There's Something Worse Than Germs Spreading Around Your Office
During seven weeks of negotiating, subjects who rated their first partner as rude were more likely to be rated as hostile themselves by their next partner, suggesting that the first person's behavior was being passed along, says Trevor Foulk, lead study author and a doctoral student of management at the University of Florida Warrington College of Business Administration, in Gainesville.
While it makes a certain amount of sense that an unfriendly exchange could put you in a bad mood and make you more likely to be snippy to the poor person you run into next, the research suggests there's something more complex going on.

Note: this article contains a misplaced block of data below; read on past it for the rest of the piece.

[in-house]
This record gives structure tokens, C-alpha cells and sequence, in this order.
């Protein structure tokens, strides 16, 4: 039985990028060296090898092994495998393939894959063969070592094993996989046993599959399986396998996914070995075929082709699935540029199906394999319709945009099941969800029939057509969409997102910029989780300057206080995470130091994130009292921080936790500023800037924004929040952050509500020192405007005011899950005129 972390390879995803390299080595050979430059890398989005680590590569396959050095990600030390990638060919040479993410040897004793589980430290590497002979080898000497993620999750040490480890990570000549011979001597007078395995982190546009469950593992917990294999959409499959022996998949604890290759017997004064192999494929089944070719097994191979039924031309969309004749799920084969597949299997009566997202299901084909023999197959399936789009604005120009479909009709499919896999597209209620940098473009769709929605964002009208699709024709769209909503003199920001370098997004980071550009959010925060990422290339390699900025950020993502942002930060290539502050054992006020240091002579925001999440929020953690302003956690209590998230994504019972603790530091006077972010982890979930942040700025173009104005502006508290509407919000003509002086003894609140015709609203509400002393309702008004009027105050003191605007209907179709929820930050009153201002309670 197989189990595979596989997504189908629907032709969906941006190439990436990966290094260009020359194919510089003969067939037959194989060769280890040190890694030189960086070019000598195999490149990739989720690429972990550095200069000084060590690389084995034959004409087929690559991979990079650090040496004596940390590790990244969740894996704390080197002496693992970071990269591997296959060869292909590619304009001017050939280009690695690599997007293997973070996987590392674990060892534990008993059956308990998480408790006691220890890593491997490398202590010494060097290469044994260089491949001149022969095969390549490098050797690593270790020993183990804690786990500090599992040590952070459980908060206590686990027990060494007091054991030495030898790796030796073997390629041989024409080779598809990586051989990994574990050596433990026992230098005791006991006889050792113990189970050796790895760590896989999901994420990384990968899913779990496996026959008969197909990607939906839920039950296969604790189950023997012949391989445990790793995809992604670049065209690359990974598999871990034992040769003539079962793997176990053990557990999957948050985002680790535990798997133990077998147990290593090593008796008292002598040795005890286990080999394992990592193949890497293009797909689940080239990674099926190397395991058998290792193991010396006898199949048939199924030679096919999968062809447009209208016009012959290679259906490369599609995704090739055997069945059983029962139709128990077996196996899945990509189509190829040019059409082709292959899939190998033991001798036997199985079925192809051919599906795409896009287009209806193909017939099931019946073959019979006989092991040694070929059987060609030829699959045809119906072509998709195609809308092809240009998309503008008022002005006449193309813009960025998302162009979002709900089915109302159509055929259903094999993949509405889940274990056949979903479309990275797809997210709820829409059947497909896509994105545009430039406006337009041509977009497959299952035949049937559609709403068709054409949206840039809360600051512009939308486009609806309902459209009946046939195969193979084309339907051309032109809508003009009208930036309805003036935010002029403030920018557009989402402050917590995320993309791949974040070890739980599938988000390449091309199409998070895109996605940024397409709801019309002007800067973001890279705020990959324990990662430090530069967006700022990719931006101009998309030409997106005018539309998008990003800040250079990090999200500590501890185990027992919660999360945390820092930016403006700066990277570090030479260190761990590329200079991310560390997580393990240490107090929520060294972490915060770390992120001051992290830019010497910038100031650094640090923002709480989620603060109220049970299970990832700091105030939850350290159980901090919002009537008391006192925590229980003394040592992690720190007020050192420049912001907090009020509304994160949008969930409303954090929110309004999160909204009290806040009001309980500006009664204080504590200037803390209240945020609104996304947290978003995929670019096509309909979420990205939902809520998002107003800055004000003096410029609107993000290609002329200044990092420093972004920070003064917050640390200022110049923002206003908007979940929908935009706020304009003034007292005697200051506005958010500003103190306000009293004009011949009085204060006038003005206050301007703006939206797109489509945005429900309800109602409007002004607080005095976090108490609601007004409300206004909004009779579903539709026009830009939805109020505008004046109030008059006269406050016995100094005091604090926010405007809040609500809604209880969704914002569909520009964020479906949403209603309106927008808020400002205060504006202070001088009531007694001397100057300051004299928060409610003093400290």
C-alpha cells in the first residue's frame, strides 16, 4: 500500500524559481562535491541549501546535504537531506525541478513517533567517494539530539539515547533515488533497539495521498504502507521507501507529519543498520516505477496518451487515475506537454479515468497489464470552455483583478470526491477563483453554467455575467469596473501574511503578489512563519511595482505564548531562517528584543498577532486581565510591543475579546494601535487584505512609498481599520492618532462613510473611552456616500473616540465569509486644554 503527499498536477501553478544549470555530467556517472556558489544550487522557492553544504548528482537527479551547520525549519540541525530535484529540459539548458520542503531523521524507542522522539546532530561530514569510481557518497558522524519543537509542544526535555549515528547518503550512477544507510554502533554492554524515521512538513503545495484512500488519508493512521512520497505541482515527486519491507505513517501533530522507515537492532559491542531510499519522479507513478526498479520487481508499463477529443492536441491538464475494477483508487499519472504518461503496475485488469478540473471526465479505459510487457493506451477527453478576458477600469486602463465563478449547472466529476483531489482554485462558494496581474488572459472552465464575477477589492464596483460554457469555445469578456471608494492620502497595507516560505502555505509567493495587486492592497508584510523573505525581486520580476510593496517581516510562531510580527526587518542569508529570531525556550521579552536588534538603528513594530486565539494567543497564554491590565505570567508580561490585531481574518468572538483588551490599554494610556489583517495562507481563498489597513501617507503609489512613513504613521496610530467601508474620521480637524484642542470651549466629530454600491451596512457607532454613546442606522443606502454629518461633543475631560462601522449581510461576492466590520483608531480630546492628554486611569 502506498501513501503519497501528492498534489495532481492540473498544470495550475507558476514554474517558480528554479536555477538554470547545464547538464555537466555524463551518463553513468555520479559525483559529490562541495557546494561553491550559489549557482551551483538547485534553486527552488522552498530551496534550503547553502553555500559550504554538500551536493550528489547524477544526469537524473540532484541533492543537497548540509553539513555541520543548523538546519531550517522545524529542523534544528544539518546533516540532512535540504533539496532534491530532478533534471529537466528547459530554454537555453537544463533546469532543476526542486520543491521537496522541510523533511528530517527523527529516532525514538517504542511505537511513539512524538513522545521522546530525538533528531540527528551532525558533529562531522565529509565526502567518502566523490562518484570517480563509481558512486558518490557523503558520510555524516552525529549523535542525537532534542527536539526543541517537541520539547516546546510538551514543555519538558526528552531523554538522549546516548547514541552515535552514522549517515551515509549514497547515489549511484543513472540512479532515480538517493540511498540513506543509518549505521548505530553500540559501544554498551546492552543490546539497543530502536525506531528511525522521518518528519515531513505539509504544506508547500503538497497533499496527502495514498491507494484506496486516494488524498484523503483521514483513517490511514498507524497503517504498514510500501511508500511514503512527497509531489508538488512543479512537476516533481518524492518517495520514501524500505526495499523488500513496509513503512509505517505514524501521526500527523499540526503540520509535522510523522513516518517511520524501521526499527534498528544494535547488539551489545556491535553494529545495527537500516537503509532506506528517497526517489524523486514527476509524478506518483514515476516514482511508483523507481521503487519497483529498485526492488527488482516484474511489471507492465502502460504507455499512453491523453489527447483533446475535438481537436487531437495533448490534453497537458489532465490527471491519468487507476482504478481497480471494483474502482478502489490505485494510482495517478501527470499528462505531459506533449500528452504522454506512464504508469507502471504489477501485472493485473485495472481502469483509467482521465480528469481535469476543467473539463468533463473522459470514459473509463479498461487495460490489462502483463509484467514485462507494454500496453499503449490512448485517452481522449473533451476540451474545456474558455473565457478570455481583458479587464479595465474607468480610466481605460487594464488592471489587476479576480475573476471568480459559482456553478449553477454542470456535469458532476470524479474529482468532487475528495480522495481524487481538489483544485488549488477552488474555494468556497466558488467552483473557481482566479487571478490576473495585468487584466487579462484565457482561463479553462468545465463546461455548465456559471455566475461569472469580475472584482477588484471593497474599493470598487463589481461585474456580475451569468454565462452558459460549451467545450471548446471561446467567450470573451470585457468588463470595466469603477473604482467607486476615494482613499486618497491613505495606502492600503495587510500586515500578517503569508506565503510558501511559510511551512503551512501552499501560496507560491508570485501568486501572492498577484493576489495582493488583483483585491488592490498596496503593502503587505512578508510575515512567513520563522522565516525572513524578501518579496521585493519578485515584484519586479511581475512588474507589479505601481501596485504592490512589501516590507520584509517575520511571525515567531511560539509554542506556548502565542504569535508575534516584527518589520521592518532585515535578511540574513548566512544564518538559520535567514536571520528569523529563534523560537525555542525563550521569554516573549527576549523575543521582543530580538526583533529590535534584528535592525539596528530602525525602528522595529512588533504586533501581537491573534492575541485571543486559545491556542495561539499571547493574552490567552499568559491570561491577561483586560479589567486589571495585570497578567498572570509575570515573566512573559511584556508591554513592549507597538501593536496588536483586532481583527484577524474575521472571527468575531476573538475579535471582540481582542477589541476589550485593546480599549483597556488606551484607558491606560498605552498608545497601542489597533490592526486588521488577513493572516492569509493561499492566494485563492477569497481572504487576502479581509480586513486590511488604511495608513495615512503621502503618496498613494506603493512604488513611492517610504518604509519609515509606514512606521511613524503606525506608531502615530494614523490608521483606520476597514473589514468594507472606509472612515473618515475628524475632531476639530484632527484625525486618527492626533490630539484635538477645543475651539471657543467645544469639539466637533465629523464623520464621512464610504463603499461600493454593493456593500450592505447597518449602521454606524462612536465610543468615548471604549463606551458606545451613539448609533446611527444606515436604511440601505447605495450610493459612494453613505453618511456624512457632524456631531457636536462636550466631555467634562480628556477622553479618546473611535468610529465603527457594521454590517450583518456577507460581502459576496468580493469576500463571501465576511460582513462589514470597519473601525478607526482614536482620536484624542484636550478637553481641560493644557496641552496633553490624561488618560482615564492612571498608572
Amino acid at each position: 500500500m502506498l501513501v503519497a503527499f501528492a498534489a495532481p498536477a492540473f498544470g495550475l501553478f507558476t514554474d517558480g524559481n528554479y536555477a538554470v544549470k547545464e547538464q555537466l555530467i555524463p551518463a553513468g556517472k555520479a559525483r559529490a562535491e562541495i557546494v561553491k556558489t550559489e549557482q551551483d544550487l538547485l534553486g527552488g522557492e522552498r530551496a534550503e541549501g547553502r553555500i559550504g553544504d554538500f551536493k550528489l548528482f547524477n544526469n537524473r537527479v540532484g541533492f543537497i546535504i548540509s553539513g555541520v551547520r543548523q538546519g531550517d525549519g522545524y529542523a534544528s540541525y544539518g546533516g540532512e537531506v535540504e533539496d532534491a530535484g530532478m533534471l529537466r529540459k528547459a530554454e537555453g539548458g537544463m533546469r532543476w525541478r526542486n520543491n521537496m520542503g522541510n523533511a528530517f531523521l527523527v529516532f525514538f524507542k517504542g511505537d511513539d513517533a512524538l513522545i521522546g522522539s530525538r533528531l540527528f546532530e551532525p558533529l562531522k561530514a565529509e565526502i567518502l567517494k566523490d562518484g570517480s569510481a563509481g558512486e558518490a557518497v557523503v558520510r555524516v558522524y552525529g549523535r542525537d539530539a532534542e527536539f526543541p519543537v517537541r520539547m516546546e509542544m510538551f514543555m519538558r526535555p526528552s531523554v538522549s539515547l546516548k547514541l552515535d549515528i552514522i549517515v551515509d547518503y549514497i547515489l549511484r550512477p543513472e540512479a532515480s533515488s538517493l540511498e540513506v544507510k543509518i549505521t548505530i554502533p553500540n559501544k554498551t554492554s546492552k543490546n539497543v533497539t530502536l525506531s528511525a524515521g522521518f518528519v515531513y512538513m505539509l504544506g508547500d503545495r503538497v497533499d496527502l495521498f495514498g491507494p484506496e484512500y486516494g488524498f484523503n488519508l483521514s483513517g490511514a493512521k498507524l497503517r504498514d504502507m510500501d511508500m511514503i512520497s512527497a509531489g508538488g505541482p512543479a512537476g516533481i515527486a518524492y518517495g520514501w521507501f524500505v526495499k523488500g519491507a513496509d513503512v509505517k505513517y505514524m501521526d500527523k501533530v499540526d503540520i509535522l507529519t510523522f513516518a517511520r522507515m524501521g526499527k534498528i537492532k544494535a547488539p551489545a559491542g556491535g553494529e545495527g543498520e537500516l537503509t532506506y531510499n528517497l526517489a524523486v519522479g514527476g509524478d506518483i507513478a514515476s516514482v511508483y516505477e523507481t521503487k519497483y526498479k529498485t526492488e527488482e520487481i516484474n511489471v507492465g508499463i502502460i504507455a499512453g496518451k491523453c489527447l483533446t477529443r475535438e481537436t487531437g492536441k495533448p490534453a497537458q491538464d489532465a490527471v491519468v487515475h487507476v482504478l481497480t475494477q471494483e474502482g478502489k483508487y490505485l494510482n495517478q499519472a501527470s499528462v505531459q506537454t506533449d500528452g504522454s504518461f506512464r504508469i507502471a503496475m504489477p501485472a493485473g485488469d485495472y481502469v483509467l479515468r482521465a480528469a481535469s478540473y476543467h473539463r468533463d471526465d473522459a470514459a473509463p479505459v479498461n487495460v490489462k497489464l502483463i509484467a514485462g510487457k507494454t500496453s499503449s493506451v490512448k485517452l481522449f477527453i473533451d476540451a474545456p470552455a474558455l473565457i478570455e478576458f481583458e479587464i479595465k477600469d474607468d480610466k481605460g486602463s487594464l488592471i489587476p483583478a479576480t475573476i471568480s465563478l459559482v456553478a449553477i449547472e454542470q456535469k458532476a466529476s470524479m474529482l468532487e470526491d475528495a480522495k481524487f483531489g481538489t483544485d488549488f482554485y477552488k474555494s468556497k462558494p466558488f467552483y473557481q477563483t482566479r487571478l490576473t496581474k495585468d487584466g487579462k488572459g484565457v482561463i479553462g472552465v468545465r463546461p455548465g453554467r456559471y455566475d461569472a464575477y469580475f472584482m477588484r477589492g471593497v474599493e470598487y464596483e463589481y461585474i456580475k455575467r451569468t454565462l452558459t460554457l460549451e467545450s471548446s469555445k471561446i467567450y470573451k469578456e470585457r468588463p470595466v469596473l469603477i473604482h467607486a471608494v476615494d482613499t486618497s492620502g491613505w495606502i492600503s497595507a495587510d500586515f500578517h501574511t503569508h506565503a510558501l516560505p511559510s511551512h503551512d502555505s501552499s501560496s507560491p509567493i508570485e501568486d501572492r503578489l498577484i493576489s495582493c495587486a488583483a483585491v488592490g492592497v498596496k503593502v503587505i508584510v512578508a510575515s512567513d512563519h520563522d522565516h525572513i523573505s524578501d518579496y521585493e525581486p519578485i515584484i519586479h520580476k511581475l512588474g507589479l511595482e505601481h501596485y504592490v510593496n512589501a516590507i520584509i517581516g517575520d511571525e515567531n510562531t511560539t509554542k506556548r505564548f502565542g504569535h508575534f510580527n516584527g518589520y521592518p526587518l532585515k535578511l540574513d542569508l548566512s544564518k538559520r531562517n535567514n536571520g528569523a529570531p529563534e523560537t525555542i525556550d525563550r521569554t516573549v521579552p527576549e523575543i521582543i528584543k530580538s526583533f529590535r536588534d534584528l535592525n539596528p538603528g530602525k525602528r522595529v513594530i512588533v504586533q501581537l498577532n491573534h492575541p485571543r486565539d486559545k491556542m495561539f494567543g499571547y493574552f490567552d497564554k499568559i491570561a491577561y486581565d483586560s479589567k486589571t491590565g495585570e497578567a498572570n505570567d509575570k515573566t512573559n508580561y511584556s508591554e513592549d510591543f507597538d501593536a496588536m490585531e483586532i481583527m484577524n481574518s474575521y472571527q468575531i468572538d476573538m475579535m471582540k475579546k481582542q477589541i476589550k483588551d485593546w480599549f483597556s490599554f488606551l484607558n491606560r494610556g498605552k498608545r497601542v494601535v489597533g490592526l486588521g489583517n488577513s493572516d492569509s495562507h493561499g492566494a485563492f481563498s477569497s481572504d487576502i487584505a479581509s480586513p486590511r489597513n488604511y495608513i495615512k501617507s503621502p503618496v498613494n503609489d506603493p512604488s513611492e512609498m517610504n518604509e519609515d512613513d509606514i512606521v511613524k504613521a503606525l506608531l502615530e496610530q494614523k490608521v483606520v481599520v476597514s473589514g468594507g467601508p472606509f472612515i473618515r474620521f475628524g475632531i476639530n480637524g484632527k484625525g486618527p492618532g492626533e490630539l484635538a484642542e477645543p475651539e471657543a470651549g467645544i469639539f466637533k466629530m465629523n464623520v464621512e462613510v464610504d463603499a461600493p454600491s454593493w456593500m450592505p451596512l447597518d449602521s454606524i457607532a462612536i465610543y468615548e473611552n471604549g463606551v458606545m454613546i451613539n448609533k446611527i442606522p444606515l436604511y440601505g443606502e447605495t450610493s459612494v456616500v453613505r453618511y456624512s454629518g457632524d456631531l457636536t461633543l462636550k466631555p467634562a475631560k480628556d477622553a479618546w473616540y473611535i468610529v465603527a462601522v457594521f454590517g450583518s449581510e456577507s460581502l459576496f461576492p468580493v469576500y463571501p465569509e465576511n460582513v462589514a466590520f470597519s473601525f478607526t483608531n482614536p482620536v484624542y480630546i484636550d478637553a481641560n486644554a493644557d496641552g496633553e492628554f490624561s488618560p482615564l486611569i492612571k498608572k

Some participants also watched either a hostile or neutral interaction between two people and were asked to read over a list of words. People who'd watched the less friendly exchange homed in on the impolite words on the list faster than the neutral words. Basically, after you've been the victim of rudeness or just seen it from afar, your brain is primed and ready to look for other examples of it, Foulk says. And it can make you misinterpret things. If a coworker mentions that you look really nice on a day where you’ve already dealt with some less-than-polite people, you may take it as a snarky comment on how you normally dress and wish you could tell that well-intentioned colleague to take a hike.
Foulk says it's not clear if there's a way to contain a rudeness outbreak once it starts, but the next time you're on the receiving end, try to give the other person the benefit of the doubt. They may have been unwillingly infected by someone else.